Now, more than ever, we are relying on the internet to keep us connected, productive, and knowledgeable. If you are fortunate enough to have a job that allows you to work from home, you are most likely having your fair share of on-line meetings. The constant Zoom, Go To Meeting, Skype calls are a new frontier for most and come with their challenges and frustrations. I have some tips that will hopefully make these meetings a bit less stressful and a lot more successful.
When we are connecting to other people around the world through our home work station, be it desktop, tablet, or your son’s gaming computer you had to “borrow” to attend a remote meeting, there are some basics you need to understand. All of your audio, video, and computer content (slides, spreadsheets, documents) all travel through the network in what are called packets. Audio packets are quite small and very easily travel from place to place. Computer screen sharing content, if it is static with little to no motion, are also relatively small to medium-sized packets of information. Motion video, your camera view, are very large packets of information. The computer, through your camera, is trying to capture all the motion of your mouth moving, anything in the background moving, color changes, brights, darks, and everything in between. This is an enormous amount of information to share across the network for other people’s computers and home networks to gather, put it back together, and allow them to see you.
If there are any issues in the transmission of audio and video over a network, the video content is going to be the first to be dropped to allow the audio information to get to the others. This is by design because being able to hear what someone is saying is easier to transmit than how they look saying it. (I know this opens a whole discussion for hard of hearing folks needing to see the lips moving and facial expressions to understand what is being said. But let’s take that topic offline for now.)
Make your audio the best it can be: Make sure your space is quiet. I understand there might be a lot of extra “co-workers” around your home office at this time. Try to limit the amount of background noise that could be picked up by your microphone. When in a call, please mute your microphone when you are not talking. This will help everyone on the call hear and understand the person that is talking. (And don’t forget to unmute when you have something to add!)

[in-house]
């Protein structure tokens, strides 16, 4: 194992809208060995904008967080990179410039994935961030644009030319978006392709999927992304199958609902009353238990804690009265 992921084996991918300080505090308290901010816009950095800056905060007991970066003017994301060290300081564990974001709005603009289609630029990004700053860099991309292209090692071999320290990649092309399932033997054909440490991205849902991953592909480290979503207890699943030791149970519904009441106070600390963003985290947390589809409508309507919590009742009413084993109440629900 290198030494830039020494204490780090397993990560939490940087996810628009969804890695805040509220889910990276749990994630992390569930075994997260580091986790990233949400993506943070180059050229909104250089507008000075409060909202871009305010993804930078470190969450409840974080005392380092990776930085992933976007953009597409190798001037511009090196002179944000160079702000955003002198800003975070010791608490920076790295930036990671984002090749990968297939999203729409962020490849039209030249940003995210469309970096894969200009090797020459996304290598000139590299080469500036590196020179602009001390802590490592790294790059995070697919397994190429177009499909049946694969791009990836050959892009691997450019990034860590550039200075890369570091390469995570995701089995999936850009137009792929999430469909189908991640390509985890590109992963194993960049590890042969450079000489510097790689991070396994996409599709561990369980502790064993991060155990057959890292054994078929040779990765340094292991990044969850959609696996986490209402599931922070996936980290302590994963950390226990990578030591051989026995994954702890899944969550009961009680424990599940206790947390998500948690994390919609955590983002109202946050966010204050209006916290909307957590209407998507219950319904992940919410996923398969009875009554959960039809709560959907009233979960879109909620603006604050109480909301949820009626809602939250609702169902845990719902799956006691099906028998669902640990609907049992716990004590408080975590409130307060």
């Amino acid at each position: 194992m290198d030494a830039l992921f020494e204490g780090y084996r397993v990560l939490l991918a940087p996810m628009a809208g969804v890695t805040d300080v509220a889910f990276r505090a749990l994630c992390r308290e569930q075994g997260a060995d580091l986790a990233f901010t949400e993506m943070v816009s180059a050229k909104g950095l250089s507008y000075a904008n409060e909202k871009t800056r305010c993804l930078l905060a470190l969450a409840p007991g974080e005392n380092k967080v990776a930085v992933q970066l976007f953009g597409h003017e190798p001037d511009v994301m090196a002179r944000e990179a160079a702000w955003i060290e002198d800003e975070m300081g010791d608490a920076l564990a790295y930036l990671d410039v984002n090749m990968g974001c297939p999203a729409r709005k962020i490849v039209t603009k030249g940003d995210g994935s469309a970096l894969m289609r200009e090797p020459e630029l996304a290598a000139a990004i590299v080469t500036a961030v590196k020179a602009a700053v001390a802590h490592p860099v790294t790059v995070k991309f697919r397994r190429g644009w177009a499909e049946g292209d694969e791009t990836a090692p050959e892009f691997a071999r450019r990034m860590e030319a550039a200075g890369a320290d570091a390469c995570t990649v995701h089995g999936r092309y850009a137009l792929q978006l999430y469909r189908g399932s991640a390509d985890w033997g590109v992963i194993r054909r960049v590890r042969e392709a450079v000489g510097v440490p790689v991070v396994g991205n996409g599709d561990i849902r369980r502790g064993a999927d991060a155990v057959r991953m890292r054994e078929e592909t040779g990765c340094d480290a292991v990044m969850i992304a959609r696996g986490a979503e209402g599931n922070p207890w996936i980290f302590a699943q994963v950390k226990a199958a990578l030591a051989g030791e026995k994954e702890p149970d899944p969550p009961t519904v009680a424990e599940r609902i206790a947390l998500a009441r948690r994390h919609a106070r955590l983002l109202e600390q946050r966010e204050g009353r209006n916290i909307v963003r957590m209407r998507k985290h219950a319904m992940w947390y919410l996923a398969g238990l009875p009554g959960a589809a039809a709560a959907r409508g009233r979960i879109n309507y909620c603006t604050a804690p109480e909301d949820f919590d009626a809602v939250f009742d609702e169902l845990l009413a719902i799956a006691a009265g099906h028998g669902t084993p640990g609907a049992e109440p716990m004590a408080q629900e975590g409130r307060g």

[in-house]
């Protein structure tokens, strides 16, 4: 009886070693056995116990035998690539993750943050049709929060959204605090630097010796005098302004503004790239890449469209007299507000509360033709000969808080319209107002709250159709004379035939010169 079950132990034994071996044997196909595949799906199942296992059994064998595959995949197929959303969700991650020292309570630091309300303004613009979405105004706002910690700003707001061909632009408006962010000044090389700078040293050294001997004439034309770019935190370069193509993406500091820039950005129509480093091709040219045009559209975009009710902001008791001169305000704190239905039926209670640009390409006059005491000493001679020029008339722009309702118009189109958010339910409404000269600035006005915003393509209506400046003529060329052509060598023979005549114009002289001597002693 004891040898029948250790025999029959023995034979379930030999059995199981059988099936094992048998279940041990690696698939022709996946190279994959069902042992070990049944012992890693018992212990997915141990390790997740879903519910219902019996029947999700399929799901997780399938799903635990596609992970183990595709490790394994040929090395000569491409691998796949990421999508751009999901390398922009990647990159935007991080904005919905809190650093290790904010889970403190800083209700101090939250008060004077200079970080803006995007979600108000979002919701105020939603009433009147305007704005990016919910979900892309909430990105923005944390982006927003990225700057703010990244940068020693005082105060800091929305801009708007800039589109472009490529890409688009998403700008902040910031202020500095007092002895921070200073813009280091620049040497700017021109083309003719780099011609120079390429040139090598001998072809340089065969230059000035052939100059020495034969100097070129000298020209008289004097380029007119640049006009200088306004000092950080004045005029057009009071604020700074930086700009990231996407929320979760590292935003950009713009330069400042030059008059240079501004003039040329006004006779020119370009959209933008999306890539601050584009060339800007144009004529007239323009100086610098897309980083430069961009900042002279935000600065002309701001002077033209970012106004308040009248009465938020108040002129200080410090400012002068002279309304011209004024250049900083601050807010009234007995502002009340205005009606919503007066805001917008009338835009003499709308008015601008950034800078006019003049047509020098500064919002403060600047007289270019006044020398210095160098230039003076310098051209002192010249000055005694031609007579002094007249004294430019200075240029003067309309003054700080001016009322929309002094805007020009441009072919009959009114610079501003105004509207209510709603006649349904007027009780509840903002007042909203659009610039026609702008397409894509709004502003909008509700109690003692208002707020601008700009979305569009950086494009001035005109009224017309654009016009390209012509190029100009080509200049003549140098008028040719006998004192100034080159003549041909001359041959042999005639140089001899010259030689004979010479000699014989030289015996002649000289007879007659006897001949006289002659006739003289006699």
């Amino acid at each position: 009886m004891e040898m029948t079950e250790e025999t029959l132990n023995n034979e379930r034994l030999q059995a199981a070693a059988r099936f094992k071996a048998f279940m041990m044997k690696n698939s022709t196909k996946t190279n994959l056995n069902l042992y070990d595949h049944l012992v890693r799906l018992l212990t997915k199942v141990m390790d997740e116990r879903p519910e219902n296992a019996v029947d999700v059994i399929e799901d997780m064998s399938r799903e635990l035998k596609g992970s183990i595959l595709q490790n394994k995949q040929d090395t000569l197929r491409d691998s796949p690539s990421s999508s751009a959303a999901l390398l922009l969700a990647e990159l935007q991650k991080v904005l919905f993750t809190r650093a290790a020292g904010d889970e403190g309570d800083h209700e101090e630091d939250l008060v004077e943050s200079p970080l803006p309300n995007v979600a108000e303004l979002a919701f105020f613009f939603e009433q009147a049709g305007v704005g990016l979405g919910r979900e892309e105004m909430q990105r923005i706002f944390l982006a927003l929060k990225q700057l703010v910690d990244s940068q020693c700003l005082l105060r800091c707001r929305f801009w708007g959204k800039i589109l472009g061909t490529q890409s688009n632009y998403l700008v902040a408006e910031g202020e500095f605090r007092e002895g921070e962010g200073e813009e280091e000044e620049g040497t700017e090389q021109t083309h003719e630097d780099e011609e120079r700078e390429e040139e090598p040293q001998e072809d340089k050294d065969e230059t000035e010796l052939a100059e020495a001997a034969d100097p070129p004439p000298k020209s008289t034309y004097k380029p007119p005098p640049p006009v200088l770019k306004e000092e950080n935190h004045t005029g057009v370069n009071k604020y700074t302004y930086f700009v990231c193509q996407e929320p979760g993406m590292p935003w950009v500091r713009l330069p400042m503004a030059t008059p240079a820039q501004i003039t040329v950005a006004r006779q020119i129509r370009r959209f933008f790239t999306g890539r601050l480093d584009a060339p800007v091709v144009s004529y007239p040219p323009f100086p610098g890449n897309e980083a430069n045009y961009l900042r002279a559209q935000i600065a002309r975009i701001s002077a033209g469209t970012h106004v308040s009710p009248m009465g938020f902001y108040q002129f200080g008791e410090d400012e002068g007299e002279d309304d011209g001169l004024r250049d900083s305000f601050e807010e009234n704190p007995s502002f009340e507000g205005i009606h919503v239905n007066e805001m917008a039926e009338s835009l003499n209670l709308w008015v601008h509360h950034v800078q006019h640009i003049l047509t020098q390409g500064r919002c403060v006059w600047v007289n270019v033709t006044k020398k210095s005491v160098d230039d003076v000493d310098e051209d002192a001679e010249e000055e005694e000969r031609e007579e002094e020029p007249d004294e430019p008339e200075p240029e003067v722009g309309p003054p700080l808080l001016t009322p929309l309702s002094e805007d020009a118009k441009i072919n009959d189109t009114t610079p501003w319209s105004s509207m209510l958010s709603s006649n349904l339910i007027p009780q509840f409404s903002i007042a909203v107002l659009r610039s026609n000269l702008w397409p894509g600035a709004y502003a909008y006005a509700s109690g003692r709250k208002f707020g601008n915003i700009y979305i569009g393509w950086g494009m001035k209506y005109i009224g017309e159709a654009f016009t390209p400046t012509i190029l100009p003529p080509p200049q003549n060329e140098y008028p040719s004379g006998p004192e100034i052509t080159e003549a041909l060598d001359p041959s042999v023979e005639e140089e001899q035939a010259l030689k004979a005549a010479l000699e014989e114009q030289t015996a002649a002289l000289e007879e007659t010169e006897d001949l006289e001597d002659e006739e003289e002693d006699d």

Make sure your microphone and speakers are separate from each other. Ideally, headphones with a boom microphone work best. In-ear pods also work very well. Essentially any way you can keep your microphone from not hearing your speakers will eliminate that annoying echo for everyone else on the call.
Since this is the real bandwidth hog of the system, please keep your camera off if not needed. In my situation, I have 3 students with me on my home network, all trying to do their on-line classes, remote gaming, and what have you. My bandwidth is at a premium and sharing video just isn’t working out too well. However, if you do need to or want to share your video, please keep these things in mind:
Camera view – what does the camera see? Make sure your camera has a nice view of your lovely face as eye level as possible. We don’t want to see up your nose, or the side of your face while you are looking at another screen. Make sure your background doesn’t have anything moving such as ceiling fan, dogs playing fetch with your slippers, trees moving outside, etc. Speaking of outside, make sure if there is a window behind you that it has curtains or shades drawn across it. A bright backlight will make your face look dark. You need to have a lot of good light on your face to make it better for the camera to capture your face and better for the far end to see you.
Speaking of backgrounds, software and conferencing apps have tools to help mitigate these issues. Fancy backgrounds, blurred images, and the like will provide some consistency in the image quality and add a bit of professionalism (or levity if you choose the “at the beach” background!)
Finally, make sure all those non-essential web applications are closed on your computer so they are not competing for your computer’s resources while in your call. If possible, make sure your computer is connected to your home network through a wire and not wirelessly. If you have to connect wirelessly, limit the number of other devices also connected to your wireless router. This will also improve your connection. And most importantly, you do have a password on your wireless network, right? No need to leave that open for all your neighbors to share your bandwidth.
Remember, we will all find ourselves coming out on the other side of this with greater knowledge in our minds and love in our hearts. Stay well friends.